We are still in the office. I go daily, either dressed in scrubs or shirt and tie, in an effort to maintain some sense of normalcy. I can feel the anguish of staff who themselves are deemed “essential.” Their apprehension about the possibilities of themselves being infected adds a starchy thickener to the office atmosphere as they answer phone calls, receive medical records via fax, and schedule appointments while postponing others. This is their usual, but what is rather unusual is that they are doing all of this now in gloves and masks. It is impossible to feel alone with the accompaniment of such dedicated clinical and non-clinical staff, who overcome their own unease and unrest to wake up each morning in the age of viral pandemic, get dressed, leave their families who they cannot help but think of all day long, and travel once heavily populated streets to work. They drive to be there to help our patients—to help me.
Yet, although it is seemingly impossible for me to feel alone in still functioning practice space, there are some things only I can do alone. A once filling schedule of preventive, established patient, new patient, and late afternoon sick visits now face remarkable dwindling to just five or eight a day, with half of those visits being virtual or telephone-based. It has taken sheer accommodation on all sides, constant impromptu updates from managerial staff on the newest of policies, and we acclimate. We learn and relearn. We remain up-to-date as much as possible. Still trying to reclaim the time of some existence of normalcy of a life and a medical practice that once was not that long before, I cannot help but to think as I shut the door of my office to do a virtual visit with this teleconferencing platform that I am alone in here with no examination bed. There’s no other physical presence. There’s no diagnostic equipment other than the stethoscope I drape across my neck to remind the patient that he or she is seeing a physician. I am behind a desk at a computer, clicking a “start video” button, and then, in the age of pandemic, I am no longer alone. Then, we talk.
Toward the end of the day, every day, there is a patient or two who comes in. The appointments are usually scheduled after lunchtime for these types of visits. “PUI” is the label for “person under investigation,” often nestled gently next to the patient’s name on my schedule. Other primary care offices close by are closed down for two weeks. Urgent care just told one of these patients to “just reach out to your PCP” regarding his symptoms. The emergency physician didn’t test the patient at the time of his or her evaluation of the patient just the day before. Now, the onus falls upon me.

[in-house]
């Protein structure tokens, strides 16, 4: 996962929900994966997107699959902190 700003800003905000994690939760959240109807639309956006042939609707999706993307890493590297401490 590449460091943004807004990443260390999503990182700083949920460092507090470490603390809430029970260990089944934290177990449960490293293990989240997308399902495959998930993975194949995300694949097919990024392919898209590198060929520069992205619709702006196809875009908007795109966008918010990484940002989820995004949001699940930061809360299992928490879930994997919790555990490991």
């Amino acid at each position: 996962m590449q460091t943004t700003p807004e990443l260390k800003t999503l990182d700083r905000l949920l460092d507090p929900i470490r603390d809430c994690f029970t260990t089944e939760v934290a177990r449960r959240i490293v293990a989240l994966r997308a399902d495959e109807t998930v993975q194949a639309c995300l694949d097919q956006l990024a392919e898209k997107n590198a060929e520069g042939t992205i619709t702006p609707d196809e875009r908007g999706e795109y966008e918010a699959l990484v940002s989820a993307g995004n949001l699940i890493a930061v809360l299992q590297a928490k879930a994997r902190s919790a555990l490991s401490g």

I’ve never seen one of these patients before. Granted, some things may have changed since those other physicians’ evaluations of her, and they are too in the fight against this. The medical assistant assured me that the patient is ready to be seen. I open the medical record and review the chart. Documented symptoms rang out like “loss of smell” and “dry cough, muscle aches, and chills,” meeting my eyes as I begin to formulate a plan of care in my mind. We’ve designated rooms at the office for them—rooms 8 and 9, which are down a long hall’s walk from my personal office. I stop on the way to don the appropriate PPE. Fortunately, for now, we have enough. My gown, my gloves, and then my face mask are in place, and placing them has become somewhat of a ritual. In the midst of it all, I say a solemn yet brief prayer for protection, and I proceed because that is what I was taught and trained to do. I remember to grab the appropriate swab kit. I knock on the door. I enter alone. There is usually no response, so I proceed, and I see a patient there alone. She is often afraid of the possibilities. He often has a dry cough. I occasionally see red eyes, and I’m not sure to distinguish that as a manifestation of the disease course in this patient, or if it was just because he or she was crying. I ask questions and interview to create some sense of normalcy, but it is palpable to both me, and I presume the patient both that this all being normal is so far from the truth.
The late Gospel Alto Gloria Griffin of the Roberta Martin Singers would belt out beautifully with her wonderfully mellifluous voice:
The marketplace is empty.
There’s no traffic in the street.
The builders’ tools are silent.
There’s no time to harvest wheat.
Busy housewives cease their labor.
In the courtroom there’s no debate.
Work on earth has been suspended.
As the King comes through the gate.
I’ve been thinking a lot lately about this song entitled “The King is Coming” and its eschatological verse of providing Christian hope for days to come. I do not remember when I first heard it, but the allusions to a day when life as we know it all around the world would pause and be altered forever are fiercely reminiscent of our lives in the era of COVID-19. The Latin student from years ago within me cannot help but remember that corona translates into English as “crown.” It does not discriminate based on gender, ethnicity, age, or socioeconomic status. It is making every knee bow. It is making every tongue confess. Like the King Mrs. Griffin sang about, this is not a “respecter of persons.” This king of all viral syndromes is coming and is here. This is our 1918 flu pandemic. As I’ve said before to others, I write now: I never knew my training in medicine would be preparing me for something like this. I’m intensely grateful it did.
Earl Stewart, Jr. is an internal medicine physician.
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